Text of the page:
Yampatika ski program a ‘constant learning’ experience
December 30, 2007
Steamboat SpringsSteamboat Springs — Jada Lindblom is probably the only skier on Mount Werner with an ermine in her backpack. — Jada Lindblom is probably the only skier on Mount Werner with an ermine in her backpack.
Steamboat Springs — Jada Lindblom is probably the only skier on Mount Werner with an ermine in her backpack.
A Yampatika naturalist, Lindblom carries a fur of the short-tailed weasel as a visual aid for the “Ski with a Naturalist” program that she leads at the Steamboat Ski Area twice a week. On Tuesdays and Thursdays, Lindblom guides groups large and small on an hour-long nature lesson along the beginner-level Why Not trail.
“It goes through a lot of good areas, and it’s good for all levels,” Lindblom said. “We have all different types of people who come on the tour.”
The program is an educational partnership between Yampatika, the Steamboat Ski & Resort Corp. and the U.S. Forest Service. Lindblom said many people on the tours don’t even realize they’re skiing on public lands. She said the partnership is part of the Forest Service’s commitment to encourage varied uses of its lands.
Lindblom said she has led as many as 30 people on past nature tours. But despite recruiting efforts, Lindblom’s tour lured only one participant Thursday. Webb Jones, a tour guide for the “Ambassador” program on the ski mountain, said he wanted to educate himself about his surroundings.
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“I just wanted to see what I could learn,” said Jones, who splits his time between Steamboat Springs and Fort Collins. “I’ve skied here for years and just wanted to learn more about the flora and the fauna.”
One animal Lindblom focused on Thursday was the black bear. She pointed out likely bear markings on trees and corrected some common misconceptions about the animals. Only a small portion of bear’s diet is meat, Lindblom said, and they are only partial hibernators. Although one could toss a hibernating marmot in the air without waking it, Lindblom said, a bear would wake up immediately if it was hassled.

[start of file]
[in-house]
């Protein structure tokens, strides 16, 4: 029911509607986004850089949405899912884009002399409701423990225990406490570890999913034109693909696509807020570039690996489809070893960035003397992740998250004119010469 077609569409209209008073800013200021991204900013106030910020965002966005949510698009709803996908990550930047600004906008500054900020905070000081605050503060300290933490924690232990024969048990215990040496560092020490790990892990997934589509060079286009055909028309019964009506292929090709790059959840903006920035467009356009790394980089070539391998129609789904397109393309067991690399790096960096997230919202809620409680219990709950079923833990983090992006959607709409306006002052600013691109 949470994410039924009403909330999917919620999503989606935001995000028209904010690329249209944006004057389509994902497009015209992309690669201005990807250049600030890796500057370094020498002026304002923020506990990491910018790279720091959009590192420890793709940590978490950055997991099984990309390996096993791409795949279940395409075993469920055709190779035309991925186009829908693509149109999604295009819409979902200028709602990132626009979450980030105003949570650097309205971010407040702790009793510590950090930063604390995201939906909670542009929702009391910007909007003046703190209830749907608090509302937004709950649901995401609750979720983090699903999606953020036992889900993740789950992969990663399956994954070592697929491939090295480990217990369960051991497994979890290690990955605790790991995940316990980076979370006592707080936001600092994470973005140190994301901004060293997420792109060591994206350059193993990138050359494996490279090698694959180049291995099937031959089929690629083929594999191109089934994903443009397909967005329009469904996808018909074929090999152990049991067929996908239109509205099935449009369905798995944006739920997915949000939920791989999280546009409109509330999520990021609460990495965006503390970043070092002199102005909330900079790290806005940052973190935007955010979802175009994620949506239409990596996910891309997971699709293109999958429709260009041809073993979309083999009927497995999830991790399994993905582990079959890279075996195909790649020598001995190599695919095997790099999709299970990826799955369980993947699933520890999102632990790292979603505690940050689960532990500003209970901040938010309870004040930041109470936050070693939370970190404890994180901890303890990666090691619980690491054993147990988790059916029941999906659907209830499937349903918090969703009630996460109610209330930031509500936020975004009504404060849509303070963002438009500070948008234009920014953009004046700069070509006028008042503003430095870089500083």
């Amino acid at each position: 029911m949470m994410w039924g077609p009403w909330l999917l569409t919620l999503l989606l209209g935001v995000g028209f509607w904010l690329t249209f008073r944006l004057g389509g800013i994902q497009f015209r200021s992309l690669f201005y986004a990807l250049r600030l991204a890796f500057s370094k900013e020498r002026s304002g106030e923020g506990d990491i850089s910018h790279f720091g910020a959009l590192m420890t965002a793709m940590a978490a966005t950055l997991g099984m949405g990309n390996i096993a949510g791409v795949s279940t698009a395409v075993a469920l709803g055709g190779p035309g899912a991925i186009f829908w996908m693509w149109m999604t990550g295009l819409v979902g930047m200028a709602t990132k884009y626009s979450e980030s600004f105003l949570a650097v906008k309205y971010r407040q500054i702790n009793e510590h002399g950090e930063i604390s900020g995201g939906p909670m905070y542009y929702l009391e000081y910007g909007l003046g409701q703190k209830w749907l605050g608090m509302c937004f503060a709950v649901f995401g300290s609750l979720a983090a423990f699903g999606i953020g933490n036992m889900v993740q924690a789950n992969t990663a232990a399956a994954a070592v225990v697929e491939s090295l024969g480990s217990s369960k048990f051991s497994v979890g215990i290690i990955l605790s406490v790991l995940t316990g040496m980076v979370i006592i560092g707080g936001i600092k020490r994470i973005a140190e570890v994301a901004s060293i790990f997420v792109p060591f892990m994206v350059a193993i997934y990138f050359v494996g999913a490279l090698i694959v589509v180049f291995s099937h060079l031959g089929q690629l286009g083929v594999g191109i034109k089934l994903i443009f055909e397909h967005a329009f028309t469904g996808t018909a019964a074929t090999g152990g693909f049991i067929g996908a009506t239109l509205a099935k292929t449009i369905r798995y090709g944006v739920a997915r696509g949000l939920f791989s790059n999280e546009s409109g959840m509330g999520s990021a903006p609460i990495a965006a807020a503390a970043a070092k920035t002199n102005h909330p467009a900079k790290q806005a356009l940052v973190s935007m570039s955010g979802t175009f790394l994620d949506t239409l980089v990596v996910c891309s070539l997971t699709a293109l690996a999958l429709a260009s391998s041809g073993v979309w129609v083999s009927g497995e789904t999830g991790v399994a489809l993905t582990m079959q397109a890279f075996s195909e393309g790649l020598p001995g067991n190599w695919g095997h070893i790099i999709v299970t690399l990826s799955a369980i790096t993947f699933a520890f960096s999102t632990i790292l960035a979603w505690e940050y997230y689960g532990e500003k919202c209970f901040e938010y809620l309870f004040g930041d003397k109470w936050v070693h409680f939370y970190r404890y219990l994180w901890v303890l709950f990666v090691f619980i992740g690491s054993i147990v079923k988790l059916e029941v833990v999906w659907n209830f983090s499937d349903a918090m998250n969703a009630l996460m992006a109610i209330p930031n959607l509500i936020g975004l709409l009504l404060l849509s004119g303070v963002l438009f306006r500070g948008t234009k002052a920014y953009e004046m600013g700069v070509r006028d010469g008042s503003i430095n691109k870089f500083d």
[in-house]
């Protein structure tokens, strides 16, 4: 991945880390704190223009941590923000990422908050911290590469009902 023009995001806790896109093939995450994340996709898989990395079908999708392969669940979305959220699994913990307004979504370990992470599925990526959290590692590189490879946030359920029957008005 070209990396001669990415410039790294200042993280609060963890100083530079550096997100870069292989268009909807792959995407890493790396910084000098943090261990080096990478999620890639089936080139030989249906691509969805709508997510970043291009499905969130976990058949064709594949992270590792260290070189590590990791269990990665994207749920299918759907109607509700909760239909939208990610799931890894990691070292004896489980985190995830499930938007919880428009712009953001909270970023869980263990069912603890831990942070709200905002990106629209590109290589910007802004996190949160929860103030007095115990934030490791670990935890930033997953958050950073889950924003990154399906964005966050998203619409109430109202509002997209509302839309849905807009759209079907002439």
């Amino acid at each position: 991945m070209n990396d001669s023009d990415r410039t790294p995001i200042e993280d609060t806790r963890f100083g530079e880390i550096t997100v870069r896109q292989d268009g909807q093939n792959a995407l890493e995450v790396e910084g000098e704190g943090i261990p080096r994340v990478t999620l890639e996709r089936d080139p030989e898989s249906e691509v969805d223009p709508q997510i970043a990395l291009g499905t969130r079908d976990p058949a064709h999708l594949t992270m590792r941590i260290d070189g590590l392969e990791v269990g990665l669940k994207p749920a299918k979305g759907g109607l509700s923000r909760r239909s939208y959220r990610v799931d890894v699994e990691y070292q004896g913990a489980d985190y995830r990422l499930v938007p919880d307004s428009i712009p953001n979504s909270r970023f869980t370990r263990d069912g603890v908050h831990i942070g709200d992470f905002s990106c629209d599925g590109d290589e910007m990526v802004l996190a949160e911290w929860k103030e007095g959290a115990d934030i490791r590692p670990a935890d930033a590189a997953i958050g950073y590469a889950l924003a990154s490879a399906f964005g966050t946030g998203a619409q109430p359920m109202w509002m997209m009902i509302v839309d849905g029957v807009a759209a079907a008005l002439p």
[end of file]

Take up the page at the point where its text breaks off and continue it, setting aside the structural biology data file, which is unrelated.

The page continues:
Lindblom also described how bears get to “pig out” in the fall and told how they have the amazing ability to sleep through childbirth.
“I’m actually pretty jealous of the bears,” Lindblom joked.
Others might be jealous of Lindblom and her work.
“I love working outdoors and constantly learning things,” she said. “It’s a fun job for me. I can’t complain when I get to ski and talk about nature.”
Lindblom’s work has taken her throughout the West, and each new location has provided the learning opportunities she craves.
“Every place I’ve lived, I’ve had to learn more about that area,” said Lindblom, who is originally from New Hampshire. “It’s engaging.”
A widespread bark beetle infestation that has been chalked up to several causes, including natural cycles and global warming, could create yet another different environment for her to learn about while staying put in Steamboat.
“A lot of the trees on this mountain have been damaged by bark beetles,” Lindblom said. “Steamboat definitely had a lot of pine trees die off. People are still learning what’s going on and what can be done to prevent it.”
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